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§ One Response to The Second Coming

  • AnonyMiss says:

    “Since when did becoming a preacher turn into a full-time, income-generating profession unto itself become the norm? When I was growing up, all these church positions were held by people who had full-time professions elsewhere. It was something they chose to do out of devotion. …Those men don’t exist anymore. Where does all that tithe money go?”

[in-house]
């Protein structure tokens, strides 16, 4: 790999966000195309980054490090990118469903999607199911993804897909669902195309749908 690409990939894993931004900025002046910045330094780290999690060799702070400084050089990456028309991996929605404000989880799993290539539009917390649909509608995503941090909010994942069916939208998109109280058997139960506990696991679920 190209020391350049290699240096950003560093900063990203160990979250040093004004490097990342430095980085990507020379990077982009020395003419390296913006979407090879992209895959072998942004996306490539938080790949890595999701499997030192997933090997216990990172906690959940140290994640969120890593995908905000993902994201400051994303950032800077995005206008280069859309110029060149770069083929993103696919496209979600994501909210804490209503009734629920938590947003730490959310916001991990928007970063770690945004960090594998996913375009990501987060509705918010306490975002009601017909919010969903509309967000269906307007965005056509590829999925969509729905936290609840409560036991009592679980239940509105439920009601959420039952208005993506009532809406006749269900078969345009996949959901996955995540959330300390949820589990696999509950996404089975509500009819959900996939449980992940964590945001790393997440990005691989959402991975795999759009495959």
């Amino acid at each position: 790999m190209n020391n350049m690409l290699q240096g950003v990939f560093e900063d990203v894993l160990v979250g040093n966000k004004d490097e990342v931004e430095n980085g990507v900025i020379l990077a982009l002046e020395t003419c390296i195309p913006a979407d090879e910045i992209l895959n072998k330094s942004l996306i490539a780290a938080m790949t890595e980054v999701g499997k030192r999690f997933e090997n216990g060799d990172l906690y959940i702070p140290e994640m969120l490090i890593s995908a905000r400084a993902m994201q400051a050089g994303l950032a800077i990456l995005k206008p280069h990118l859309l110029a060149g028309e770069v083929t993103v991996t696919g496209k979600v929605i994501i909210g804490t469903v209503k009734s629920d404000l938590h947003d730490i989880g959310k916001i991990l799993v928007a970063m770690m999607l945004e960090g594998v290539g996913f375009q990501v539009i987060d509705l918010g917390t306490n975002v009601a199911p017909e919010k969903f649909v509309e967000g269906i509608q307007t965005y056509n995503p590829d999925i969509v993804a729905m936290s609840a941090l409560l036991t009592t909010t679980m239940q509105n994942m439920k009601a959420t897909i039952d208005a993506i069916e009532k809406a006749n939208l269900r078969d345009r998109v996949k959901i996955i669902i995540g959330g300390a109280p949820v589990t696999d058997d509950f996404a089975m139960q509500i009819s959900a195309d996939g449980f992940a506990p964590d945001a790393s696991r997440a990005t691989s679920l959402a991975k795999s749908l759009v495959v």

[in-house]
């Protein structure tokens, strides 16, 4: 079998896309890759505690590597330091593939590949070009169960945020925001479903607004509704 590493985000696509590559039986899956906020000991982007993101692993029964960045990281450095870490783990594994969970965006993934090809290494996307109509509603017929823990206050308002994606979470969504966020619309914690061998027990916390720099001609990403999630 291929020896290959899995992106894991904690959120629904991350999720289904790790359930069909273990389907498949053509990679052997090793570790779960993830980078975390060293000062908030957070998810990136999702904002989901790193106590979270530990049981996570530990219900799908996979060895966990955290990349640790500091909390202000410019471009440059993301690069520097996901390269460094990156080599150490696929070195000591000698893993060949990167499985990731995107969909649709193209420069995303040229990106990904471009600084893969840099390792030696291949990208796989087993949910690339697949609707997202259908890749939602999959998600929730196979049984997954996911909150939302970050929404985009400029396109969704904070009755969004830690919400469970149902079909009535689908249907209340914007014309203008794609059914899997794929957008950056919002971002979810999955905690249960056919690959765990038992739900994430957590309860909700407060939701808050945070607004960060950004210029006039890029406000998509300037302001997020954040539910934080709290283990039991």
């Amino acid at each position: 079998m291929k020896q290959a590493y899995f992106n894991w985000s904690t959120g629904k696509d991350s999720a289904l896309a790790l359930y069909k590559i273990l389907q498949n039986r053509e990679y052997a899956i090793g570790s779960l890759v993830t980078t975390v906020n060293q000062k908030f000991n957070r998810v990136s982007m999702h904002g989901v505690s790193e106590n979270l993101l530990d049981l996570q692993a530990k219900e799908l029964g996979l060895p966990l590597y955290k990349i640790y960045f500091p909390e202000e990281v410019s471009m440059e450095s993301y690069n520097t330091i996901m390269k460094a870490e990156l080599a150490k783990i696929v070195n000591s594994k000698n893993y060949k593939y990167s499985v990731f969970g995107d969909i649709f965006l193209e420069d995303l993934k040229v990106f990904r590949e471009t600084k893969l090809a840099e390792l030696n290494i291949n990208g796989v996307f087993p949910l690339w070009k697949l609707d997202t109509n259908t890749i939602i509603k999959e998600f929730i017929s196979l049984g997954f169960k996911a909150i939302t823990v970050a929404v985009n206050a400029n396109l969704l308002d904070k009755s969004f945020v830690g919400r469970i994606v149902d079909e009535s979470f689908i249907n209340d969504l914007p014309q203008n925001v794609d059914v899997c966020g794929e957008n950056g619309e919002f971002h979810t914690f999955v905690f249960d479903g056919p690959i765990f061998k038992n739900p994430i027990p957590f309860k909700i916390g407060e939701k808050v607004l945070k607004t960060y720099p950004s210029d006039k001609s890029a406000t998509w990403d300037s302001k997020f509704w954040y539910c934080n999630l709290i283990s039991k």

Thank you! I make this point just about every week (or however often a discussion re the most recent church scandal pops up). While I am Christian, this is something that really bothers me about churches today, and, quite frankly, what I believe largely drives many people away from church and organized religion (oh besides persecution etc. LOL). I’ve always believed that members of the clergy should have a full-time job to keep them honest. They are human after all and thus can fall prey to greed (amongst other things) just like anyone else; so making the church their primary source of income is just asking for trouble – most (if not all) of the trouble we see in churches today. Further, the fact that churches can now be viewed as a primary source of income, in my opinion, attracts blatantly dishonest people to the ministry in the first place; people who view church as a get rich quick scheme. Thus we absolutely wind up with churches built on nothing more than the desires of someone to be rich.